There are some. The big one - screenshots. You take a screenshot, there will always be sound AND a three-second screenshot edit overlay, which you cannot disable. This wasn't possible in Android 11 and it still isn't in Android 12. Absolute trash of a functionality. Also, here and there, notice the pointless, low-res "dark" theme, even though my system is set to use the light theme all the time. More consistency.

Screenshot overlay

The new lock screen does not tell you for when your alarm clock is set. This is shown under the Clock widget on the home screen (provided you use something other than the default app). Things get even more interesting if you decide to disable the Google app, which means a bunch of inert pixels screen equity that you can't use, like the pointless search bar and the original clock widget, which then become totally inactive and unclickable. Furthermore, this also disables the weather widget, so you get a symbolic, frozen-icon weather indicator on the lock screen, but nothing on your home screen. Whatever.

Lock screen, clock, weather Two clocks

If you disable Google (app), then the Search box and the "top" clock/date widget become unusable, and you can't access weather. The lock screen shows the stupidly aligned two-row digital clock, plus a generic weather icon that never changes nor does it reflect the actual weather in any way. I see no reason whatsoever why the use of the Google app slash search bar on the home screen (also cannot be moved) should in any way be tied to the clock or weather functionality. So utterly meaningless.

And I think on that happy note, it's time to call it a day ...


There you have it. My depressing little review. Android 12 does have some visual merits, but they come bundled with inefficiencies, more taps, and if you care about privacy, you need to spend time undoing the default nonsense that the new version brings. The overall interface feels a bit too big, and I loathe the screenshot functionality. I also don't like the swipe wobble - the app grid shakes ever so slightly when you swipe hard, as though the app icons are pasted on an elastic sheet rather than a rigid canvas. This will probably make someone excited, but rule no.1 in UI design is that you don't make things change unless necessary, and this isn't necessary.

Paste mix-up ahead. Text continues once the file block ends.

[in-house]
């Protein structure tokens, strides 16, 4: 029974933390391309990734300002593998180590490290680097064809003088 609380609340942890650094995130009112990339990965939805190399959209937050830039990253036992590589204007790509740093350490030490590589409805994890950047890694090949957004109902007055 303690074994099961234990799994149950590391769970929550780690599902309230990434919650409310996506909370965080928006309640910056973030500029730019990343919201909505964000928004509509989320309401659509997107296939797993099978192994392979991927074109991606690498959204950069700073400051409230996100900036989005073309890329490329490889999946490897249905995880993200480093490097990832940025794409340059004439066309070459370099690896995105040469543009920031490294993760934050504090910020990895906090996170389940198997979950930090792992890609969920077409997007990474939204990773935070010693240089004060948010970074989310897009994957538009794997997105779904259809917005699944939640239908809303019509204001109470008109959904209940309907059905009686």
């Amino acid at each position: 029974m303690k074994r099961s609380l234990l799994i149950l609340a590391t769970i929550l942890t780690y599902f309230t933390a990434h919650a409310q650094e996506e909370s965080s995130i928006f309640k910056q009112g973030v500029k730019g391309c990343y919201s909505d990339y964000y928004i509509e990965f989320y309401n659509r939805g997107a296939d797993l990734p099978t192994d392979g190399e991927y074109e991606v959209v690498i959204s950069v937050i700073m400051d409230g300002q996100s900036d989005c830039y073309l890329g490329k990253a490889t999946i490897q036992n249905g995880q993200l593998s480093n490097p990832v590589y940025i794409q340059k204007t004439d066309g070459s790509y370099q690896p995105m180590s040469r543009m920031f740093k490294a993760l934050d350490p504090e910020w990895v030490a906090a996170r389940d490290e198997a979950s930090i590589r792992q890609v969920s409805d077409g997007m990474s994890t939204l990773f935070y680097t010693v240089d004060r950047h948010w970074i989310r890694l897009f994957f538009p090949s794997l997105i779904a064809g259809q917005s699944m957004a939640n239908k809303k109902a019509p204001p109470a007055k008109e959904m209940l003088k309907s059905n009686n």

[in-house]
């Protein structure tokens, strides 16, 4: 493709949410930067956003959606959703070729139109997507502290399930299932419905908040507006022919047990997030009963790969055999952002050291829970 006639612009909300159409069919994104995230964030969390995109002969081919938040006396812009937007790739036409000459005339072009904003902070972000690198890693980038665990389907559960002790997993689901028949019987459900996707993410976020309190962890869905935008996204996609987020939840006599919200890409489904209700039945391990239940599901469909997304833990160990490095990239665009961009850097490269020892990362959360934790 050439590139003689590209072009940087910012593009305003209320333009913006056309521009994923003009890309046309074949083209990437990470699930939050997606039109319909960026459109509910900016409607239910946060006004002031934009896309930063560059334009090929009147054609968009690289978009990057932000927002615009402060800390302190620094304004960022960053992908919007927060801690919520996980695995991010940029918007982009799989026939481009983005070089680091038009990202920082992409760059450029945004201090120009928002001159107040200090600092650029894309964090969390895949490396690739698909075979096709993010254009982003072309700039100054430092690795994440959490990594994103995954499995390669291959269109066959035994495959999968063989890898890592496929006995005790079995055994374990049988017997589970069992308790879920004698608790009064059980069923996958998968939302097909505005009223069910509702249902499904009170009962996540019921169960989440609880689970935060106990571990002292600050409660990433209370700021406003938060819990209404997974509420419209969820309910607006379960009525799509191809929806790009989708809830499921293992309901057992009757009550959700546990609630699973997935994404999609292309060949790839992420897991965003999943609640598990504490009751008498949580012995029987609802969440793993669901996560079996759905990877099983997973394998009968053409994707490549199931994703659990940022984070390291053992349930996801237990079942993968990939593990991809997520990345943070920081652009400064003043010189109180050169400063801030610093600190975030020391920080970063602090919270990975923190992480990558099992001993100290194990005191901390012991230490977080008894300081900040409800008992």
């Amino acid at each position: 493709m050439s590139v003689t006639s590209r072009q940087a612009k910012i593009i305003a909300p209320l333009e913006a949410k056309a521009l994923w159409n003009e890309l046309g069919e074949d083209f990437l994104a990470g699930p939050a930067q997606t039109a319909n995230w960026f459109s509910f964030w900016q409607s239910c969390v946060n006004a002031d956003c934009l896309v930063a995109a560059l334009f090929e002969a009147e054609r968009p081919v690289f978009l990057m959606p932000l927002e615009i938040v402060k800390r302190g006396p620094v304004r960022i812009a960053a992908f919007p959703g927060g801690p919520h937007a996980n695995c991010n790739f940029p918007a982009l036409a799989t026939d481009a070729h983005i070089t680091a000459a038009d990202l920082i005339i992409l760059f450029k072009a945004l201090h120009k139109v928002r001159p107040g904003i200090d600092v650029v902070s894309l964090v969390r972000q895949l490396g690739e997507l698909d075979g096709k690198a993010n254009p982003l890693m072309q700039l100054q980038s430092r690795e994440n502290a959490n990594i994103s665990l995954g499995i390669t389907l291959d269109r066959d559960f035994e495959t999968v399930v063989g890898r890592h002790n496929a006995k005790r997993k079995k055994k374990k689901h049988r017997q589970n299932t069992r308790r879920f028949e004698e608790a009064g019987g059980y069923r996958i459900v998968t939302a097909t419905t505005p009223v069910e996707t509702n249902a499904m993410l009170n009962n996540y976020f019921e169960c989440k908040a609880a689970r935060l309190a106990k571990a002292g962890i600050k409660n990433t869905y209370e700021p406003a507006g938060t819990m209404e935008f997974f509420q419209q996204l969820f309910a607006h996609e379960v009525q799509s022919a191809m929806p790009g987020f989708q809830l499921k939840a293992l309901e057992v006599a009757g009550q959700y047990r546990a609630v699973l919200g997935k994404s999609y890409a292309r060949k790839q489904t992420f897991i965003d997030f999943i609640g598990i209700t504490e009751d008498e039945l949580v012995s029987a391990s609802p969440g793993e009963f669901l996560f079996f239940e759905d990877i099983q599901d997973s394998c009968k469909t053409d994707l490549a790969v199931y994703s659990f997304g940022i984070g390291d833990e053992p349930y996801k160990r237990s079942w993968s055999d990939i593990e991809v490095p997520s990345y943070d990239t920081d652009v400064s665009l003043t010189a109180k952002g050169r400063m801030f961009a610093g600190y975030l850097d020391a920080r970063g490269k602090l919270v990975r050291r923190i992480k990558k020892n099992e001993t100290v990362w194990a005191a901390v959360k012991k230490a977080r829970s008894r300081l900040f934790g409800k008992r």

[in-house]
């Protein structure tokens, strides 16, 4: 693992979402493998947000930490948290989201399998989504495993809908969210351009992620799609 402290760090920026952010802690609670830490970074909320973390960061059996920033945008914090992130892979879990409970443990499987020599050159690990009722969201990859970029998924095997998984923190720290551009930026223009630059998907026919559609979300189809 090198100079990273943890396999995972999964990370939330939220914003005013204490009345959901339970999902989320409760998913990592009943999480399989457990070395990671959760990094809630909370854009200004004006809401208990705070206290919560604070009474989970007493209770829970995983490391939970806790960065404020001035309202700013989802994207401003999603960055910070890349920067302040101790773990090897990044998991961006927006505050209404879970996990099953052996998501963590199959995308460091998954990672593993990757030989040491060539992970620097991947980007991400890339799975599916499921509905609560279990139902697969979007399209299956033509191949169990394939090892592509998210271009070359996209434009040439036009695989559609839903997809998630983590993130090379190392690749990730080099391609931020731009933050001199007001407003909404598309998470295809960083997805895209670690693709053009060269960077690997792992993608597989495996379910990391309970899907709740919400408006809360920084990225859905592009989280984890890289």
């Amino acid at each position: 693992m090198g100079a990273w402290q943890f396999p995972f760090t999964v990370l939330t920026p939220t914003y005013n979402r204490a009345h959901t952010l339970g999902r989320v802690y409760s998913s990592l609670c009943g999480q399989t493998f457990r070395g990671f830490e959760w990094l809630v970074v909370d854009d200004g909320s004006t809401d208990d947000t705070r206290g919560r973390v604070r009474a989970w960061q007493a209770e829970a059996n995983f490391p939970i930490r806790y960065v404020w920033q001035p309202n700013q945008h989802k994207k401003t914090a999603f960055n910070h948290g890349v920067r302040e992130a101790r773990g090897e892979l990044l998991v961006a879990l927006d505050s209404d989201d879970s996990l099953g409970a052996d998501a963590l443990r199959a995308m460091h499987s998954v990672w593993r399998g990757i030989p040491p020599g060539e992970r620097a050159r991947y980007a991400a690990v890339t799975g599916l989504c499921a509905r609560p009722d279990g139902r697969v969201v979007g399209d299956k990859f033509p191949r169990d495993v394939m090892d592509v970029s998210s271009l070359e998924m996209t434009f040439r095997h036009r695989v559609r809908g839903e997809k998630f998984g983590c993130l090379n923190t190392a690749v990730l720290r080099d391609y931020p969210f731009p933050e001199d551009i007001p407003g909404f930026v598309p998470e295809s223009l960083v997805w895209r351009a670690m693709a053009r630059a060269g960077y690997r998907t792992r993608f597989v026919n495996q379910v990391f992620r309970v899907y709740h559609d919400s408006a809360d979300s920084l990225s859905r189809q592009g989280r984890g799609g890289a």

Yes, it works, yes the color scheme is nicer, yes things are stable, and yes, after you're done purging the nonsense from your phone, you have a decent privacy-oriented baseline. But the whole exercise feels cheap, dirty, and I'm just too jaded for this so-called modern world of mobile phone technology. Or any would-be new technology for that matter, it seems. Because it's not about usability, it's all about the tiniest of margins on profits, and it feels like a cattle market, and I'm not a sheep, nor do I like being fleeced.

Finally, I don't really get any choice. My phone upgraded itself, I don't get any say in this. But if I look at the various Android phones in my possession, with versions set at 4 through 12, it seems Android 10 is probably the nicest around (every version since the beginning was an improvement till then), but with the newer ones, it's all a bit meh. Now, Android has matured nicely, but there's only so much you can do with a piece of plastic and glass designed to be used with a finger. Anyway, enough ranting. This is an operating system review, if you want to call it that. In the end, I had to do some tweaking, I lost some basic efficiency, got some cooler colors, and the world moves on. Bye bye now.